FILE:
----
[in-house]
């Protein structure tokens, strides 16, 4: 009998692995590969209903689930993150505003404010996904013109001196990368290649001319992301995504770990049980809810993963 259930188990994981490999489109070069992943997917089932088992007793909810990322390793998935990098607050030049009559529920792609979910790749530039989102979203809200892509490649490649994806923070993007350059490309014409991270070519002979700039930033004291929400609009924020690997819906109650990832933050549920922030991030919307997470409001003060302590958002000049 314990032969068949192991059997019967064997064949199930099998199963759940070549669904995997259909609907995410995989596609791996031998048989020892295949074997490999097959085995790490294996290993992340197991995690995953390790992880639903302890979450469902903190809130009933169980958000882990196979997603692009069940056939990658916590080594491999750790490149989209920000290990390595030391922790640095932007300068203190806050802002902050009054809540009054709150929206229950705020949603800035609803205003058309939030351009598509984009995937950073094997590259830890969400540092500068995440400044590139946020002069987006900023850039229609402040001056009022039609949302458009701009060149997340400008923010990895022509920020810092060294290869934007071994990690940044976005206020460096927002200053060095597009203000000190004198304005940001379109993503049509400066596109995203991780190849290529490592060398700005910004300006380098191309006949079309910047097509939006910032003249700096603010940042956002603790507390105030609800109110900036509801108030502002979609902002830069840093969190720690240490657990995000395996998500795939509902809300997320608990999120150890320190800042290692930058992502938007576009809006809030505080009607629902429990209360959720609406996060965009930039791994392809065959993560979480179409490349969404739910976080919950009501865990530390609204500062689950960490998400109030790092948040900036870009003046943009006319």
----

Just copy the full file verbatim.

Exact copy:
[in-house]
């Protein structure tokens, strides 16, 4: 009998692995590969209903689930993150505003404010996904013109001196990368290649001319992301995504770990049980809810993963 259930188990994981490999489109070069992943997917089932088992007793909810990322390793998935990098607050030049009559529920792609979910790749530039989102979203809200892509490649490649994806923070993007350059490309014409991270070519002979700039930033004291929400609009924020690997819906109650990832933050549920922030991030919307997470409001003060302590958002000049 314990032969068949192991059997019967064997064949199930099998199963759940070549669904995997259909609907995410995989596609791996031998048989020892295949074997490999097959085995790490294996290993992340197991995690995953390790992880639903302890979450469902903190809130009933169980958000882990196979997603692009069940056939990658916590080594491999750790490149989209920000290990390595030391922790640095932007300068203190806050802002902050009054809540009054709150929206229950705020949603800035609803205003058309939030351009598509984009995937950073094997590259830890969400540092500068995440400044590139946020002069987006900023850039229609402040001056009022039609949302458009701009060149997340400008923010990895022509920020810092060294290869934007071994990690940044976005206020460096927002200053060095597009203000000190004198304005940001379109993503049509400066596109995203991780190849290529490592060398700005910004300006380098191309006949079309910047097509939006910032003249700096603010940042956002603790507390105030609800109110900036509801108030502002979609902002830069840093969190720690240490657990995000395996998500795939509902809300997320608990999120150890320190800042290692930058992502938007576009809006809030505080009607629902429990209360959720609406996060965009930039791994392809065959993560979480179409490349969404739910976080919950009501865990530390609204500062689950960490998400109030790092948040900036870009003046943009006319």